This information appeared in Wednesday’s issue of daily newspaper Trouw. According to the newspaper, this has had a major impact on former students. They are unable to travel, and some of them have lost their jobs.
Approximately one million people owe money to DUO, and 100,000 of them live abroad. Around 24,000 of them have gone off the radar and can no longer be located by the student finance provider. In response to a question, DUO spokesperson Bert Viel confirmed that 80% of the untraceable students are behind on payments of more than 5,000 euros.
“We always try to restore contact via all other available means first”, says Viel. “We consult public sources, contact consulates and embassies… we try whatever we can think of. But if all that fails, we have little choice but to report people for passport registration.”
That means they cannot renew their passports. They have to contact DUO first to agree a repayment arrangement. DUO could not say how many people are currently listed in the register. However, ‘a few hundred’ former students have since been removed.
Former students live all over the world, but these kinds of problems with payment arrears occur primarily in lower-income countries, such as in South America. He says DUO can take that into account.
It does so by conducting an assessment of the ability to pay. DUO looks at your current income and, on that basis, decides how much you should be able to repay. In the Netherlands, this happens automatically via the Tax and Customs Administration, but if you live abroad, you have to supply the information yourself. “If you don’t do it, you only create problems for yourself”, says Viel.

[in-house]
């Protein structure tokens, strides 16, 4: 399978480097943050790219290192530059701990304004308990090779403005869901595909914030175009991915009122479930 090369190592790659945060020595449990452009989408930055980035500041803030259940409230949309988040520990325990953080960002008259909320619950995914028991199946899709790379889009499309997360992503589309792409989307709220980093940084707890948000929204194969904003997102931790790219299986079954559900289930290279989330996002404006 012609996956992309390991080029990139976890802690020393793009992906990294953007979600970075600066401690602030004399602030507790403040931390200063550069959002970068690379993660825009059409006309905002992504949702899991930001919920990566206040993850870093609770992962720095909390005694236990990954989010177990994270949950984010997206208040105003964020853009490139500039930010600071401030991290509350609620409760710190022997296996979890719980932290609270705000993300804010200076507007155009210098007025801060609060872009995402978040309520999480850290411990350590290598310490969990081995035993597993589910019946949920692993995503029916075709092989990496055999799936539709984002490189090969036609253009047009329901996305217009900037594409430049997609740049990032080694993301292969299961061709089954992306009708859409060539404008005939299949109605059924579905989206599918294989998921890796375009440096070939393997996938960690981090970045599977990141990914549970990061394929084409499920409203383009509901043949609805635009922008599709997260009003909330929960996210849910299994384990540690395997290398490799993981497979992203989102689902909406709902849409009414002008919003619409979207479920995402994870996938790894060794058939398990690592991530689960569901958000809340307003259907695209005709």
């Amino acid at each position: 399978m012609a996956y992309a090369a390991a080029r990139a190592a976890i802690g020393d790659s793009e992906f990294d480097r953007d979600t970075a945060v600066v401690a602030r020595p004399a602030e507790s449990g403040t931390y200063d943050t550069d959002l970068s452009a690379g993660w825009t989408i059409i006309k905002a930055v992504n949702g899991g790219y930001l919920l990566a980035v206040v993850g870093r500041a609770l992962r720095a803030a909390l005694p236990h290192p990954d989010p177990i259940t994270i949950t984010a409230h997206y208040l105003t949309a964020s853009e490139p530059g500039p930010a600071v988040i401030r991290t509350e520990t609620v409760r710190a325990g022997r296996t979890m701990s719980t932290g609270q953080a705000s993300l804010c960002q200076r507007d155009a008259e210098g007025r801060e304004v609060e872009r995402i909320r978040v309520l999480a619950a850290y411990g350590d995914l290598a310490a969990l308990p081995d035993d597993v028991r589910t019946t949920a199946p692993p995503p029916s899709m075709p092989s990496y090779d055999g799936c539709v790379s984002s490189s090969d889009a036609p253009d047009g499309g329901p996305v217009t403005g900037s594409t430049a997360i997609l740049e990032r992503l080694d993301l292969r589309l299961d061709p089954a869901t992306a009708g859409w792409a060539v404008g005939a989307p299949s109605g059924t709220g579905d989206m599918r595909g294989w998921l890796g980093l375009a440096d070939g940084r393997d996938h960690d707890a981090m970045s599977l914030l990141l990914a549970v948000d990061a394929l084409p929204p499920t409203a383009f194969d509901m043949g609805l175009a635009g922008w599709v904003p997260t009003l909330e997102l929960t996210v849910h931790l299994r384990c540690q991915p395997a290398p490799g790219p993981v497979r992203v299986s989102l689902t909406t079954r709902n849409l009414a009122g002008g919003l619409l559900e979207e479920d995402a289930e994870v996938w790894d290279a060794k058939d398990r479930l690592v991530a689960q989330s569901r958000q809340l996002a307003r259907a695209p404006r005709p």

The active investigation of untraceable persons, using the passport-register method, got started in 2012 under then Labour Party (PvdA) Minister Jet Bussemaker. At that time, the rationale was that around 30,000 untraceable debtors owed an amount of over 80 million euros. The investigations are generating millions of euros.
This is not the first time that DUO has been criticised for blocking the passports of people living abroad. It was one of the reasons why the agency was once nominated for a Big Brother Award.
The National Ombudsman criticised DUO’s poor communication about the blocking of passports. According to the ombudsman, the agency has since improved this, however.
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And yet, the problem is still not fully resolved. Ombudsman Reinier van Zutphen told Trouw, “You can’t enforce payment if the former student simply can’t afford to pay. Blocking someone’s passport rapidly becomes inappropriate, because of the tremendous consequences it can have for that person’s social and professional life.”